Author

Yohei Kurata

Date of Award

5-2007

Level of Access

Open-Access Dissertation

Degree Name

Doctor of Philosophy (PhD)

Department

Spatial Information Science and Engineering

Advisor

Max J. Egenhofer

Second Committee Member

M. Kate Beard-Tisdale

Third Committee Member

Werner Kuhn

Abstract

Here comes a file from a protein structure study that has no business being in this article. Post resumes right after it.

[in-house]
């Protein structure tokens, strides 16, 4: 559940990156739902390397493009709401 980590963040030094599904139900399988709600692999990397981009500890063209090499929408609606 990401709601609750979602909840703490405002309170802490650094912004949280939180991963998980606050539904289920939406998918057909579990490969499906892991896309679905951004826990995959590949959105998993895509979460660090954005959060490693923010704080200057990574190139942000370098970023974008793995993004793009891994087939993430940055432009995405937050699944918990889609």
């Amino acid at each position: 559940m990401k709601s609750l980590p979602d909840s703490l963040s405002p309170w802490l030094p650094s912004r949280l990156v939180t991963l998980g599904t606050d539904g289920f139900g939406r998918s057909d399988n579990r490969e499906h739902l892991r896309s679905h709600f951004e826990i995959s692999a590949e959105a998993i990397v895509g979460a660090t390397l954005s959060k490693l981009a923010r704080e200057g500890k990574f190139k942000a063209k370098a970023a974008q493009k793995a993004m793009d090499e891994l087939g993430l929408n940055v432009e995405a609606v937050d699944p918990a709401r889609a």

People often sketch diagrams when they communicate successfully among each other. Such an intuitive collaboration would also be possible with computers if the machines understood the meanings of the sketches. Arrow symbols are a frequent ingredient of such sketched diagrams. Due to the arrows’ versatility, however, it remains a challenging problem to make computers distinguish the various semantic roles of arrow symbols. The solution to this problem is highly desirable for more effective and user-friendly pen-based systems. This thesis, therefore, develops an algorithm for deducing the semantic roles of arrow symbols, called the arrow semantic interpreter (ASI). The ASI emphasizes the structural patterns of arrow-containing diagrams, which have a strong influence on their semantics. Since the semantic roles of arrow symbols are assigned to individual arrow symbols and sometimes to the groups of arrow symbols, two types of the corresponding structures are introduced: the individual structure models the spatial arrangement of components around each arrow symbol and the inter-arrow structure captures the spatial arrangement of multiple arrow symbols. The semantic roles assigned to individual arrow symbols are classified into orientation, behavioral description, annotation, and association, and the formats of individual structures that correspond to these four classes are identified. The result enables the derivation of the possible semantic roles of individual arrow symbols from their individual structures. In addition, for the diagrams with multiple arrow symbols, the patterns of their inter-arrow structures are exploited to detect the groups of arrow symbols that jointly have certain semantic roles, as well as the nesting relations between the arrow symbols. The assessment shows that for 79% of sample arrow symbols the ASI successfully detects their correct semantic roles, even though the average number of the ASI’s interpretations is only 1.31 per arrow symbol. This result indicates that the structural information is highly useful for deriving the reliable interpretations of arrow symbols.

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